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Four college and university educators who emphasize hands-on research and teamwork have been named national winners of the 2009 U.S. Professors of the Year Awards.

Two of the winners, Outstanding Baccalaureate Colleges Professor of the Year, Rob Thomas, professor of geology at the University of Montana Western, and Outstanding Master’s Universities and Colleges Professor of the Year, Richard L. Miller, professor of psychology at the University of Nebraska at Kearney, are NEA higher education members through their respective local Associations, the University of Montana-Western Faculty Association, and the University of Nebraska-Kearney Education Association.

The Professor of the Year awards, from the Council for Advancement and Support of Education (CASE) and the Carnegie Foundation for the Advancement of Teaching, are intended to recognize professors for their commitment to undergraduate students. The other national winners are Brian P. Coppola, chemistry professor at the University of Michigan, Ann Arbor, and Tracey McKenzie, professor of sociology at Collin College, Frisco, Texas. In addition to the four national winners, state-level Professors of the Year have been recognized in 36 states, the District of Columbia, and Guam. Details at

-AFL-CIO President Richard Trumka and other progressive leaders have joined together to call for urgent action to create jobs and rebuild the economy.
Trumka laid out five critical points that must underlie a new jobs agenda:
1. Extend the lifeline for jobless workers.
2. Rebuild America’s schools, roads, and energy systems.
3. Increase aid to state and local governments to maintain vital services.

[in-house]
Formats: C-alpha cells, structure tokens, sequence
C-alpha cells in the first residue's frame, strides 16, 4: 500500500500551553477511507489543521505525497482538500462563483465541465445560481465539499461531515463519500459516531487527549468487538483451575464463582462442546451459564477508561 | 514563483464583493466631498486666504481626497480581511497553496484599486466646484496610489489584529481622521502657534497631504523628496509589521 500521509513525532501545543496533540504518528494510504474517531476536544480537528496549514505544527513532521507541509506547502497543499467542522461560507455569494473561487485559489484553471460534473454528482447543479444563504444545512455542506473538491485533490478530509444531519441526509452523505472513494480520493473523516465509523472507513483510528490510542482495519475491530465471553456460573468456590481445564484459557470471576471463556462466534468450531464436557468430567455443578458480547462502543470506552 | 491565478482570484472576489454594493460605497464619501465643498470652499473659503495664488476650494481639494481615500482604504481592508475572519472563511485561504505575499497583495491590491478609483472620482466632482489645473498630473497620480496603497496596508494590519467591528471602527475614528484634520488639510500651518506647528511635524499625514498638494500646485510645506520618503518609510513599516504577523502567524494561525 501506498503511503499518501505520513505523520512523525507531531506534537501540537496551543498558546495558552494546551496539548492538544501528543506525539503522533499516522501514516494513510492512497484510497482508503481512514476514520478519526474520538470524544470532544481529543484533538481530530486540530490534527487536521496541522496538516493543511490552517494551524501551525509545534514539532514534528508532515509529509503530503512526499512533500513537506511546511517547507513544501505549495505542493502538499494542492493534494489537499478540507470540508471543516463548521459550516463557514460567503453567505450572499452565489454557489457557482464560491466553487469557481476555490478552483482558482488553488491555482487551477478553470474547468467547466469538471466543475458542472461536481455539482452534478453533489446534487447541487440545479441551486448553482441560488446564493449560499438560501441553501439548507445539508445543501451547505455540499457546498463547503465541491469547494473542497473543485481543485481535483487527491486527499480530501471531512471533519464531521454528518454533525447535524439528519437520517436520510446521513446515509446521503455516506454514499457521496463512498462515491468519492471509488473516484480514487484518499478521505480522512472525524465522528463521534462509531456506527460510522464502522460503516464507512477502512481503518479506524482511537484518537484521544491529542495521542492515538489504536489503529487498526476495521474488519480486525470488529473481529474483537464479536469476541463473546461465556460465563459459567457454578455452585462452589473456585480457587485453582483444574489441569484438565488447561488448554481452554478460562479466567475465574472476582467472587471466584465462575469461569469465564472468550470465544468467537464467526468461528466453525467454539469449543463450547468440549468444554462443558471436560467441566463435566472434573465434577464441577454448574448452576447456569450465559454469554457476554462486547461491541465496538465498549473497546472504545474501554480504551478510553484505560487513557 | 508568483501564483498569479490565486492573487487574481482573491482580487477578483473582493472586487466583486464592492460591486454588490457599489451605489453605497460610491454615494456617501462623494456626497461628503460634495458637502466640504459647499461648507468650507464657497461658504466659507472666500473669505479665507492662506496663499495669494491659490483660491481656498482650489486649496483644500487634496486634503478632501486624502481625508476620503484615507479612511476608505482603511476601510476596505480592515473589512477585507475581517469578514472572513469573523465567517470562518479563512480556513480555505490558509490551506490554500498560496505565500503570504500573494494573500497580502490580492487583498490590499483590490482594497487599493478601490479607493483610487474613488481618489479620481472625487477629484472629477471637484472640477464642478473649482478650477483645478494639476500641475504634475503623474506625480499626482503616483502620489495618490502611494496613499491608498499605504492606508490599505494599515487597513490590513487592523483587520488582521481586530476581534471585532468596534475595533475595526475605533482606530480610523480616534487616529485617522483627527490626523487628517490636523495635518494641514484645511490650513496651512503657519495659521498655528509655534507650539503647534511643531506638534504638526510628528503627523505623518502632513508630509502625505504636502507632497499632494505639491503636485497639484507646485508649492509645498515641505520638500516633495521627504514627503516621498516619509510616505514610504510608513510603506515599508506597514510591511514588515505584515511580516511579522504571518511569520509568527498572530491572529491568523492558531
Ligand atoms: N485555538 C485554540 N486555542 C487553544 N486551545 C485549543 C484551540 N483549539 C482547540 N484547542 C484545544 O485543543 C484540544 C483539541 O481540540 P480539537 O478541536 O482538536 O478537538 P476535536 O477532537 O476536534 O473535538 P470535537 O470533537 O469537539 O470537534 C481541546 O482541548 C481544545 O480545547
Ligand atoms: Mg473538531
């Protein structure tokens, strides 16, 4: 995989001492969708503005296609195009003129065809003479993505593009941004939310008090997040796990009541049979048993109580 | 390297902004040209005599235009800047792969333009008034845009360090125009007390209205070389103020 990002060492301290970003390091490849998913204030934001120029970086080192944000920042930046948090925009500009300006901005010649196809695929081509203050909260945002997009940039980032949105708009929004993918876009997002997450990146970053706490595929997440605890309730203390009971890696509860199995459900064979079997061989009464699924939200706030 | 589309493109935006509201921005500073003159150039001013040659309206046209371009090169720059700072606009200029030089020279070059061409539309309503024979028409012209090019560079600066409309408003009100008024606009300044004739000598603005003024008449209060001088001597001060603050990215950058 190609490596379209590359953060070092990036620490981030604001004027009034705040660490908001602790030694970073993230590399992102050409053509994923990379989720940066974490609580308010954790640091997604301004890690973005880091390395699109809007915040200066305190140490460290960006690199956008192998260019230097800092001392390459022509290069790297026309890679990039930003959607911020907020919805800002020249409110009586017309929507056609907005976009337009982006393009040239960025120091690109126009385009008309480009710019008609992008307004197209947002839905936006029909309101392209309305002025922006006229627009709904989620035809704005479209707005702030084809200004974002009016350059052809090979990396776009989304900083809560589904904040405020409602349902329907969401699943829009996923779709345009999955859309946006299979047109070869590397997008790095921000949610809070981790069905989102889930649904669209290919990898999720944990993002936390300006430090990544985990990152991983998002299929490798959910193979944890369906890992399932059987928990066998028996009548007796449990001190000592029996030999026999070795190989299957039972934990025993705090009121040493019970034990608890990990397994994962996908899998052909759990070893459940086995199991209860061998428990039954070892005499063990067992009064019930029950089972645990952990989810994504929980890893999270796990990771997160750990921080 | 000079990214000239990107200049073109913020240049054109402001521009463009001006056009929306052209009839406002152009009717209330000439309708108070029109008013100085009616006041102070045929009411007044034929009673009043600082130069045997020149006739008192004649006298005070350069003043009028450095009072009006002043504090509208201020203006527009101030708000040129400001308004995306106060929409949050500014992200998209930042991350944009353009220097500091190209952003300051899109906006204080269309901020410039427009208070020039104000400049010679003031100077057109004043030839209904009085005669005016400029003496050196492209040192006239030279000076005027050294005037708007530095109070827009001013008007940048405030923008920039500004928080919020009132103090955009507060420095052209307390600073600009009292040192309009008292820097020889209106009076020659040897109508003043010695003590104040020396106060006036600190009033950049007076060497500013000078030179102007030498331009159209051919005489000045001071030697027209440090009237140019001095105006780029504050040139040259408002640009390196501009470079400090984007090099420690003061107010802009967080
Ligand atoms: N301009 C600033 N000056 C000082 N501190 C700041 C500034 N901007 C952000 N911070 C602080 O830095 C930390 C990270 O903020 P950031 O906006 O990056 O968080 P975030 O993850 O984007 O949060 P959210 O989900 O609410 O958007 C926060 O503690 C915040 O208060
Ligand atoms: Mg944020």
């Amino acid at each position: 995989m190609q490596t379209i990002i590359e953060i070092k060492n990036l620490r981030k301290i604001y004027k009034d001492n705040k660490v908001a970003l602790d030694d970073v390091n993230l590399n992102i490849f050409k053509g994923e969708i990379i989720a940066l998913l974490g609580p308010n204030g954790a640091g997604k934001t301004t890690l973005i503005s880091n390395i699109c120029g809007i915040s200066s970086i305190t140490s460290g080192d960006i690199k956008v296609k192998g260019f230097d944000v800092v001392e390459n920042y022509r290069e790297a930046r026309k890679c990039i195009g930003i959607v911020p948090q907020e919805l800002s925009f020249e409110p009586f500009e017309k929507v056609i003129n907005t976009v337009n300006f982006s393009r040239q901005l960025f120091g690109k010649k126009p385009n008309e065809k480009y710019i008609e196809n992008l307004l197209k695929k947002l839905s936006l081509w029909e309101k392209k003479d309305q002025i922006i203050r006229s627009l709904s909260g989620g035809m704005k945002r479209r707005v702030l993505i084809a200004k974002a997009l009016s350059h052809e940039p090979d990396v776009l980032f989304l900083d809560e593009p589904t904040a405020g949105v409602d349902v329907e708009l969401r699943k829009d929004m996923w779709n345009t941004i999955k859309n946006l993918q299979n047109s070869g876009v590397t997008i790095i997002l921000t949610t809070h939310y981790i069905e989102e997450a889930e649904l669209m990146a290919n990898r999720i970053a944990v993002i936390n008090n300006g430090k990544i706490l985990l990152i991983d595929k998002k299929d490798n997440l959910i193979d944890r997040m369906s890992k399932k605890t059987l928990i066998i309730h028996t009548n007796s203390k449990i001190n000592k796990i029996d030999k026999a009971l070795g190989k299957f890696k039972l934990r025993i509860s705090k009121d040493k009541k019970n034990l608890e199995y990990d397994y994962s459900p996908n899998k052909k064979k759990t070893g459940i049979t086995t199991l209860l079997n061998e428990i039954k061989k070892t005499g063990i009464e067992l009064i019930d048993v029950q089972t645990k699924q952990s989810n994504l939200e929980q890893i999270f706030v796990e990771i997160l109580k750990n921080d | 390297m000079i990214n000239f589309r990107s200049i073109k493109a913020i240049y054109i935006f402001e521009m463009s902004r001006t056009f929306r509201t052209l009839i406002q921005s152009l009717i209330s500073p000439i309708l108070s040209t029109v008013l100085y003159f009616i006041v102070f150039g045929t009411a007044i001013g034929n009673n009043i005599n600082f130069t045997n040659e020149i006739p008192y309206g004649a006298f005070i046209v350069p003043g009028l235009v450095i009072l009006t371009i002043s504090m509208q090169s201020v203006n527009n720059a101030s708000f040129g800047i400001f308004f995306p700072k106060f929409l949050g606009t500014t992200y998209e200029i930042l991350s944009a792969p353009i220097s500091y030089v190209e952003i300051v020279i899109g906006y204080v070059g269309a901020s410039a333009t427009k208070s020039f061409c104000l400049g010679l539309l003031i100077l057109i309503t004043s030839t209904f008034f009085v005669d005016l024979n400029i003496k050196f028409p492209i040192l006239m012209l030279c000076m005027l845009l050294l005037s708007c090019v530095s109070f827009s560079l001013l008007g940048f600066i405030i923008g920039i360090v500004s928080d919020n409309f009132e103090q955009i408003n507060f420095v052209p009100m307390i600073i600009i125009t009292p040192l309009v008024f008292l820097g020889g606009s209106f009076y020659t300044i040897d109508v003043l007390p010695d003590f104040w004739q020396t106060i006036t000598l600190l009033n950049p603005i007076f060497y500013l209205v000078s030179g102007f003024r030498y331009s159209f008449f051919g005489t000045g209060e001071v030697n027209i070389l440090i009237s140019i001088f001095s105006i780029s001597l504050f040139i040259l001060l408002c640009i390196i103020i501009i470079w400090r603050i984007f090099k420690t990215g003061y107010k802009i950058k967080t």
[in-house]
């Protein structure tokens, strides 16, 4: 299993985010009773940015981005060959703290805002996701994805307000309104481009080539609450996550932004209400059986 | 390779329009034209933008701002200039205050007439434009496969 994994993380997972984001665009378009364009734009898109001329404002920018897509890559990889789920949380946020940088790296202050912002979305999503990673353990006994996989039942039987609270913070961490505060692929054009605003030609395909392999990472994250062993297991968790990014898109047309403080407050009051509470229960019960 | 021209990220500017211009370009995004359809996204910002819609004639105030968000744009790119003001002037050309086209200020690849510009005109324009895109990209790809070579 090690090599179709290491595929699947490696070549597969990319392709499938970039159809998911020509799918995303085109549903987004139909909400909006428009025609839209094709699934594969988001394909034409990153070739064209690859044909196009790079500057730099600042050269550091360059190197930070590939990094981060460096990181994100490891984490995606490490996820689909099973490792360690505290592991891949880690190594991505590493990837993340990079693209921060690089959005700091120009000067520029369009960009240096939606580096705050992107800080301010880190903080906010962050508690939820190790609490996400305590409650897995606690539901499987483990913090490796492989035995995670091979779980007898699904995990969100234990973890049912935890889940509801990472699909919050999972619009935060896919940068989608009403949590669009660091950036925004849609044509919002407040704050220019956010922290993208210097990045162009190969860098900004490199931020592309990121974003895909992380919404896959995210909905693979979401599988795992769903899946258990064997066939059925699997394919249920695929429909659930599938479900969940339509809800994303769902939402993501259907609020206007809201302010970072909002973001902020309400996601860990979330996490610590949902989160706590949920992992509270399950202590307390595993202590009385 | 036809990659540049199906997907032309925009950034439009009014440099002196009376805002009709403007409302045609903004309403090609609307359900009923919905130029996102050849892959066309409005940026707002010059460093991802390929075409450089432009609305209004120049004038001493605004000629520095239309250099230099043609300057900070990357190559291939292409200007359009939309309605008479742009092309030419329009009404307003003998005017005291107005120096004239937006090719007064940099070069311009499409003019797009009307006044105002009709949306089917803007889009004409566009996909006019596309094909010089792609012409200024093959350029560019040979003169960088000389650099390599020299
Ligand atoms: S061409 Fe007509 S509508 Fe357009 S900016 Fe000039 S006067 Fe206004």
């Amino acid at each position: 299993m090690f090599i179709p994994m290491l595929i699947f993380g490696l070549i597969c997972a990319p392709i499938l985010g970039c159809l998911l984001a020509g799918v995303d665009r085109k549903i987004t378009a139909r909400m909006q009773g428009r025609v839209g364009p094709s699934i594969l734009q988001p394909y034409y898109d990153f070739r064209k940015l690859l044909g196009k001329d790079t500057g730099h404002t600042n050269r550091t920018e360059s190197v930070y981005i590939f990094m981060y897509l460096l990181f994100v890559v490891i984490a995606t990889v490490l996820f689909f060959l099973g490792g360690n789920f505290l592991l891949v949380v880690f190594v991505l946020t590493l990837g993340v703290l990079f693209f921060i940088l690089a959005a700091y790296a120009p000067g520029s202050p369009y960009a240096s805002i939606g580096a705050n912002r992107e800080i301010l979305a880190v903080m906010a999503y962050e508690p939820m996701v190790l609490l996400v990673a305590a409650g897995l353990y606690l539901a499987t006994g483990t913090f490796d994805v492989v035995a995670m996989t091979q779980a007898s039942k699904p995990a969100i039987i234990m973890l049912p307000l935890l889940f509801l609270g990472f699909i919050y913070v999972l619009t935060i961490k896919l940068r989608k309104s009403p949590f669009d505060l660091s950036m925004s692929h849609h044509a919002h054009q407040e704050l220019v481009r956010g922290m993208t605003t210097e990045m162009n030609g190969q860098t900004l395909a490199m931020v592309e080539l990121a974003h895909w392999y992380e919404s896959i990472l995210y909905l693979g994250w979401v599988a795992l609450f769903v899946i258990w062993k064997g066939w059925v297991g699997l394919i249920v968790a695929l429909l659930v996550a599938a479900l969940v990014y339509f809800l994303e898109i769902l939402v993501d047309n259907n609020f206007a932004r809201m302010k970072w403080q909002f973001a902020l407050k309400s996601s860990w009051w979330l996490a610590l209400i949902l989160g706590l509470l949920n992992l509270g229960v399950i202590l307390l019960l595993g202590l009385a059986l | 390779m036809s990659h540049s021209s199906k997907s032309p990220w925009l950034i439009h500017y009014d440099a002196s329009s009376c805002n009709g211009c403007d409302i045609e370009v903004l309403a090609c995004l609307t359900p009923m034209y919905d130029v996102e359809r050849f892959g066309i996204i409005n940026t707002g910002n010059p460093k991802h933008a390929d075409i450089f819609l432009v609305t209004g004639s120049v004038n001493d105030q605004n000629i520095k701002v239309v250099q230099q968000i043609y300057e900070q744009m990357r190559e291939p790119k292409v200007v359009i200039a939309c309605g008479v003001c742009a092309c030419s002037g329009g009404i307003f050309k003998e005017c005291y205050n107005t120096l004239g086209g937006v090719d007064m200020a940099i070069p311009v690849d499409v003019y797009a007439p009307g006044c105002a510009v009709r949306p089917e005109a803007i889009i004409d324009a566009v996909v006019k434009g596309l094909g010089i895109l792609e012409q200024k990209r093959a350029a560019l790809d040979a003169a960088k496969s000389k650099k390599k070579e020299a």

4. Fund jobs in our communities.
5. Put TARP funds to work for Main Street.
Trumka said that the coalition will push the White House and Congress to act on these recommendations immediately, starting at President Barack Obama’s Dec. 3 Jobs Summit.

Faculty & Staff

The nation’s colleges and universities reported employing approximately 3.7 million people in fall 2008, about 2.4 million full time and 1.3 million part time, according to the National Center for Education Statistics (NCES) of the U.S. Department of Education. 
“Employees in Postsecondary Institutions, Fall 2008, and Salaries of Full-Time Instructional Faculty, 2008–09, First Look,” also reports that for all Title IV postsecondary institutions, on average, professors earned $101,658, associate professors $73,246, assistant professors $61,479, instructors $53,107, lecturers $53,472, and no academic rank $54,743.

Staff at four-year public institutions earned an average salary of $76,126, while those at four-year, not-for-profit institutions earned $77,344. Four-year private for-profit institutions reported an average salary for their staff of $46,097. At public two-year institutions, staff earned an average salary of of $60,212. The report is available on the NCES Web site,

Professional News

Higher Education Watch reports that a U.S. House of Representatives subcommittee is looking into charges that some publicly traded for-profit colleges have been pumping up their enrollment numbers by admitting unqualified students.

The concern stems from an undercover investigation conducted by the Government Accountability Office (GAO) that found a local for-profit college helped prospective students cheat on a federally approved test designed to determine whether they had the “ability to benefit” from a higher education.

Such abuses are serious, the GAO notes, because they can be very damaging to the students involved. “Unqualified students who receive federal financial aid for higher education programs are at a greater risk of dropping out of school, incurring substantial debt, and defaulting on federal student loans,” the report states. Supporters of the for-profit higher education sector say this was an isolated case. More at


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